So at least for now, the main benefit of Rich Snippets is an increased click-through-rate.
With that, here’s how to get Rich Snippets.
Choose a Rich Snippet Type
Your first step is to identify the type of Rich Snippet that you want to get. That way, you can use Structured Markup that’s specifically designed to get that type of Rich Snippet in the SERPs.
There are dozens of Rich Snippet types out there. But a good chunk of them (like flight info and books) only apply to a very specific type of site.
That’s why we’re going to focus on the 8 most common types of Rich Snippets.
Reviews: Displays a star rating (out of 5). Can be an individual reviewer or aggregate reviews from users.
Recipes: A special type of Structured Data that only applies to recipes. Recipe markup includes data like time to prepare the dish, reviews and recipe images.
Music: Gives Google info on music, like album release dates.
Product Markup: Gives search engines information about a specific product (including price and product images).
Organization: Helps Google understand key information on an organization (like a business), including address, logo and contact information).
Top Stories: Allows a site to appear in the “Top Stories” box in the search results. Only applies to Google News approved websites.
Video: Search engines can’t “watch” videos on your page. So video markup helps search engines understand what your video content is all about.
Events: Includes information on dates, times, location and more.
So once you’ve picked a Rich Snippet type that makes sense for your content, it’s time to make it happen.
Understand The Basics of Structured Data
Structured Data helps search engines better understand your content.
For example, let’s say you just published a blog post that featured a chili recipe:
Without Structured Data, Google and other search engines have a hard time understanding:
- How long the recipe takes
- Which images are of the recipe itself
- The list of ingredients
Enter: Structured Data.
When you add Recipe markup to your page, you tell search engines:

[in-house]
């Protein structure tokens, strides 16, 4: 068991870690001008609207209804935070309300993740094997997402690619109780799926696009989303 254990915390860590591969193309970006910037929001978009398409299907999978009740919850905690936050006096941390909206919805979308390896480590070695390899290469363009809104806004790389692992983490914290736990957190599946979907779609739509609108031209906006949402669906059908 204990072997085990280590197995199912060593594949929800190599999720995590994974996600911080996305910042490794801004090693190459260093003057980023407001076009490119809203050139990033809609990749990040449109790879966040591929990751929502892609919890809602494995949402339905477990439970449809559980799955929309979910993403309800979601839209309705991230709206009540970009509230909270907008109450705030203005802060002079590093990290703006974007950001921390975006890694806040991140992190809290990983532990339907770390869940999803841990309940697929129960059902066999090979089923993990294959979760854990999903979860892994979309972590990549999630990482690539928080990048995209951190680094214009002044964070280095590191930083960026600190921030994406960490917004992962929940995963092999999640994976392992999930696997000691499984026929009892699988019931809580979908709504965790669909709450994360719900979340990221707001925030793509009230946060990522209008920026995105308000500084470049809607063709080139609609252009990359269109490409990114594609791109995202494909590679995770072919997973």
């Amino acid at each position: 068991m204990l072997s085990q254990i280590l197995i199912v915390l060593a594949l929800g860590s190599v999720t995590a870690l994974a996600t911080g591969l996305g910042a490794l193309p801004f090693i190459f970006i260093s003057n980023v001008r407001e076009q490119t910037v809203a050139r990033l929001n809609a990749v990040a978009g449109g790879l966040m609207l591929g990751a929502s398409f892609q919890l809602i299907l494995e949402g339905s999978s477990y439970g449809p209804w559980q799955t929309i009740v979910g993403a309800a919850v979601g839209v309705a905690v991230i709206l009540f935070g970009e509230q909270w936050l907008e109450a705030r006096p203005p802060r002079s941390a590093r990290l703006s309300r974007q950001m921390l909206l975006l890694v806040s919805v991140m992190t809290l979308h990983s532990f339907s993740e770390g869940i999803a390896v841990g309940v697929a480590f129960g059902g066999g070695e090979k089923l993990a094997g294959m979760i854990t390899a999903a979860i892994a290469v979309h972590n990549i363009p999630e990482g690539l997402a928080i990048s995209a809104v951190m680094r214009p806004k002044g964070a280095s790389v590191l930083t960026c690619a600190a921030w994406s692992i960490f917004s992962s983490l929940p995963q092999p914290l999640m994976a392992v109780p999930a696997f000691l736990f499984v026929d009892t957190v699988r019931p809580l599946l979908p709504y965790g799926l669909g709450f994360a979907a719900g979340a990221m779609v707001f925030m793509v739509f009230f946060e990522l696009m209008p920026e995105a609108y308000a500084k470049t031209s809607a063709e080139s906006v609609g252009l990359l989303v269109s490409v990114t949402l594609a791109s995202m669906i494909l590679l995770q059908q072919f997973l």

“The recipe takes 45 minutes”
“This is the list of ingredients”
“Here’s a picture of the dish”
And if you play your cards right, Google will show off this data in the search results as a Rich Snippet:
Implement Structured Data With Schema
When it comes to Structured Data, most websites use Schema.org markup.
That’s because Schema is supported by all the major search engines (including Bing). And as you’ll see in a minute, it’s pretty darn easy to set up.
All you need to do is find the type of markup that you want to use on Schema.org…
… and markup your content using the guidelines on that page.
Google also has solid documentation on Structured Data.
In my opinion, Google’s stuff is a lot easier to understand for people that aren’t pro developers.
How you actually add Structured Data code to your website is completely up to you.
If you use WordPress, there are plenty of plugins to choose from:
And if you want to add your Structured Data Markup without the help of a plugin, you can use Microdata or RDFa. But I highly recommend using JSON-LD.
That’s because JSON-LD is the easiest way to add Structured Markup to your page.
Without JSON-LD, you need to manually add Structured Data to the HTML of your page:
This a huge pain. Plus, adding new code to your existing HTML increases the odds that something will go wrong.
Test With The Structured Data Test Tool
Your last step is to make sure your Structured Data is set up correctly.
Fortunately, Google launched an AWESOME tool that makes this step an absolute cinch: The Structured Data Testing Tool.
To use it, either pop in a live URL from your site:
Or copy and paste HTML:
And hit “Run Test”:
Google will then show you any Structured Data that it finds on your page.
And if the tool finds anything funky, they’ll let you know:
One thing I should point out:
There’s no guarantee that Structured Data will result in Rich Snippets… even if you have everything here set up PERFECTLY.
In fact, Google makes this super clear in their documentation:
In other words:
Using Structured Data correctly maximizes the odds of getting Rich Snippets. But it doesn’t always work.